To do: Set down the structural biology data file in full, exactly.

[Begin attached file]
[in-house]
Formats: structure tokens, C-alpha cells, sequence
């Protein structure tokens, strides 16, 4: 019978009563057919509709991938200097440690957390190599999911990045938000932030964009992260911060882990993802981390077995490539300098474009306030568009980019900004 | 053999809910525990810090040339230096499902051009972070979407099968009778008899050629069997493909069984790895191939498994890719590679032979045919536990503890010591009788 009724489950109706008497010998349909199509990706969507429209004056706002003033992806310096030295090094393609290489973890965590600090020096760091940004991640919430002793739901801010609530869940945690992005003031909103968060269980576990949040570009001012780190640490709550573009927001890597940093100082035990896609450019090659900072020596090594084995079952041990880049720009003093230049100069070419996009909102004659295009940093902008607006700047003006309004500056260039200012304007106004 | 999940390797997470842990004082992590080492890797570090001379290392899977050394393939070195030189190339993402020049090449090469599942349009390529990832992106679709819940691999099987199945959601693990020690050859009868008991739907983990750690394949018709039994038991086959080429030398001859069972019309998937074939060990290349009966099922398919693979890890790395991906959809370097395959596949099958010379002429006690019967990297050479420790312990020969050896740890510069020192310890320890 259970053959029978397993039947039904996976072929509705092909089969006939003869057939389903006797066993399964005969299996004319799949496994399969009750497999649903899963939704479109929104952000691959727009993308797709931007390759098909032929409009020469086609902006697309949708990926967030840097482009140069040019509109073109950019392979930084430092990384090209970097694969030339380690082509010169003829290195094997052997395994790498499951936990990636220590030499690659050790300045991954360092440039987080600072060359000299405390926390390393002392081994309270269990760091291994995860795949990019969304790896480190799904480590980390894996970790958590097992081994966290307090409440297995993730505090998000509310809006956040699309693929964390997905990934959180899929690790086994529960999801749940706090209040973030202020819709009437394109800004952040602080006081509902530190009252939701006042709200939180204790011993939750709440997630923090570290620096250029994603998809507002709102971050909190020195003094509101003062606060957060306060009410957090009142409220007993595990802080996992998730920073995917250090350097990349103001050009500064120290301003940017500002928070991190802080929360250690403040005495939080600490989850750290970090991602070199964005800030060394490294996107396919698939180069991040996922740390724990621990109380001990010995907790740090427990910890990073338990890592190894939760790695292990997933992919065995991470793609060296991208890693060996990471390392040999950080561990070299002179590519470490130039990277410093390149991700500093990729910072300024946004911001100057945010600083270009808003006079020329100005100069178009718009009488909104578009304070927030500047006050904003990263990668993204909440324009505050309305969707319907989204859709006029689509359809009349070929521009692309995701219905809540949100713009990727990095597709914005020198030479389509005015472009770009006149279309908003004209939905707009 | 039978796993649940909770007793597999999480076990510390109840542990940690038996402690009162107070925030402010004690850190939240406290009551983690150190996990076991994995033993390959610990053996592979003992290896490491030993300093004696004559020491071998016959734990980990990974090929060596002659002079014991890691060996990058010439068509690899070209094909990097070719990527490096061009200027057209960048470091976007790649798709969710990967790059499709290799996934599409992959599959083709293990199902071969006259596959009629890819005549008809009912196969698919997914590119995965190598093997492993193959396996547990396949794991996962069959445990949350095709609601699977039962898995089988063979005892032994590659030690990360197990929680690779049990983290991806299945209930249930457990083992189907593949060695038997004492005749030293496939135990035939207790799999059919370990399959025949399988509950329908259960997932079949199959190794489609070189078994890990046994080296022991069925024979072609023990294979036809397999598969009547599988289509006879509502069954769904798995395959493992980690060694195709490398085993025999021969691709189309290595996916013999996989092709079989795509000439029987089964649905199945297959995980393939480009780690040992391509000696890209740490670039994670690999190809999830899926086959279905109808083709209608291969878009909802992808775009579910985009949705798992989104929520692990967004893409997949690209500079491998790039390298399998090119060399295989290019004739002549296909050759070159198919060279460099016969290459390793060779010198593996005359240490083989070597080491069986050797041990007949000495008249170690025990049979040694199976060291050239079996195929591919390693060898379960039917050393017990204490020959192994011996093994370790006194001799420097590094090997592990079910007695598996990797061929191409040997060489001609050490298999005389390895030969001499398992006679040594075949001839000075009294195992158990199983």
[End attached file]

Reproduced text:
[in-house]
Formats: structure tokens, C-alpha cells, sequence
């Protein structure tokens, strides 16, 4: 019978009563057919509709991938200097440690957390190599999911990045938000932030964009992260911060882990993802981390077995490539300098474009306030568009980019900004 | 053999809910525990810090040339230096499902051009972070979407099968009778008899050629069997493909069984790895191939498994890719590679032979045919536990503890010591009788 009724489950109706008497010998349909199509990706969507429209004056706002003033992806310096030295090094393609290489973890965590600090020096760091940004991640919430002793739901801010609530869940945690992005003031909103968060269980576990949040570009001012780190640490709550573009927001890597940093100082035990896609450019090659900072020596090594084995079952041990880049720009003093230049100069070419996009909102004659295009940093902008607006700047003006309004500056260039200012304007106004 | 999940390797997470842990004082992590080492890797570090001379290392899977050394393939070195030189190339993402020049090449090469599942349009390529990832992106679709819940691999099987199945959601693990020690050859009868008991739907983990750690394949018709039994038991086959080429030398001859069972019309998937074939060990290349009966099922398919693979890890790395991906959809370097395959596949099958010379002429006690019967990297050479420790312990020969050896740890510069020192310890320890 259970053959029978397993039947039904996976072929509705092909089969006939003869057939389903006797066993399964005969299996004319799949496994399969009750497999649903899963939704479109929104952000691959727009993308797709931007390759098909032929409009020469086609902006697309949708990926967030840097482009140069040019509109073109950019392979930084430092990384090209970097694969030339380690082509010169003829290195094997052997395994790498499951936990990636220590030499690659050790300045991954360092440039987080600072060359000299405390926390390393002392081994309270269990760091291994995860795949990019969304790896480190799904480590980390894996970790958590097992081994966290307090409440297995993730505090998000509310809006956040699309693929964390997905990934959180899929690790086994529960999801749940706090209040973030202020819709009437394109800004952040602080006081509902530190009252939701006042709200939180204790011993939750709440997630923090570290620096250029994603998809507002709102971050909190020195003094509101003062606060957060306060009410957090009142409220007993595990802080996992998730920073995917250090350097990349103001050009500064120290301003940017500002928070991190802080929360250690403040005495939080600490989850750290970090991602070199964005800030060394490294996107396919698939180069991040996922740390724990621990109380001990010995907790740090427990910890990073338990890592190894939760790695292990997933992919065995991470793609060296991208890693060996990471390392040999950080561990070299002179590519470490130039990277410093390149991700500093990729910072300024946004911001100057945010600083270009808003006079020329100005100069178009718009009488909104578009304070927030500047006050904003990263990668993204909440324009505050309305969707319907989204859709006029689509359809009349070929521009692309995701219905809540949100713009990727990095597709914005020198030479389509005015472009770009006149279309908003004209939905707009 | 039978796993649940909770007793597999999480076990510390109840542990940690038996402690009162107070925030402010004690850190939240406290009551983690150190996990076991994995033993390959610990053996592979003992290896490491030993300093004696004559020491071998016959734990980990990974090929060596002659002079014991890691060996990058010439068509690899070209094909990097070719990527490096061009200027057209960048470091976007790649798709969710990967790059499709290799996934599409992959599959083709293990199902071969006259596959009629890819005549008809009912196969698919997914590119995965190598093997492993193959396996547990396949794991996962069959445990949350095709609601699977039962898995089988063979005892032994590659030690990360197990929680690779049990983290991806299945209930249930457990083992189907593949060695038997004492005749030293496939135990035939207790799999059919370990399959025949399988509950329908259960997932079949199959190794489609070189078994890990046994080296022991069925024979072609023990294979036809397999598969009547599988289509006879509502069954769904798995395959493992980690060694195709490398085993025999021969691709189309290595996916013999996989092709079989795509000439029987089964649905199945297959995980393939480009780690040992391509000696890209740490670039994670690999190809999830899926086959279905109808083709209608291969878009909802992808775009579910985009949705798992989104929520692990967004893409997949690209500079491998790039390298399998090119060399295989290019004739002549296909050759070159198919060279460099016969290459390793060779010198593996005359240490083989070597080491069986050797041990007949000495008249170690025990049979040694199976060291050239079996195929591919390693060898379960039917050393017990204490020959192994011996093994370790006194001799420097590094090997592990079910007695598996990797061929191409040997060489001609050490298999005389390895030969001499398992006679040594075949001839000075009294195992158990199983």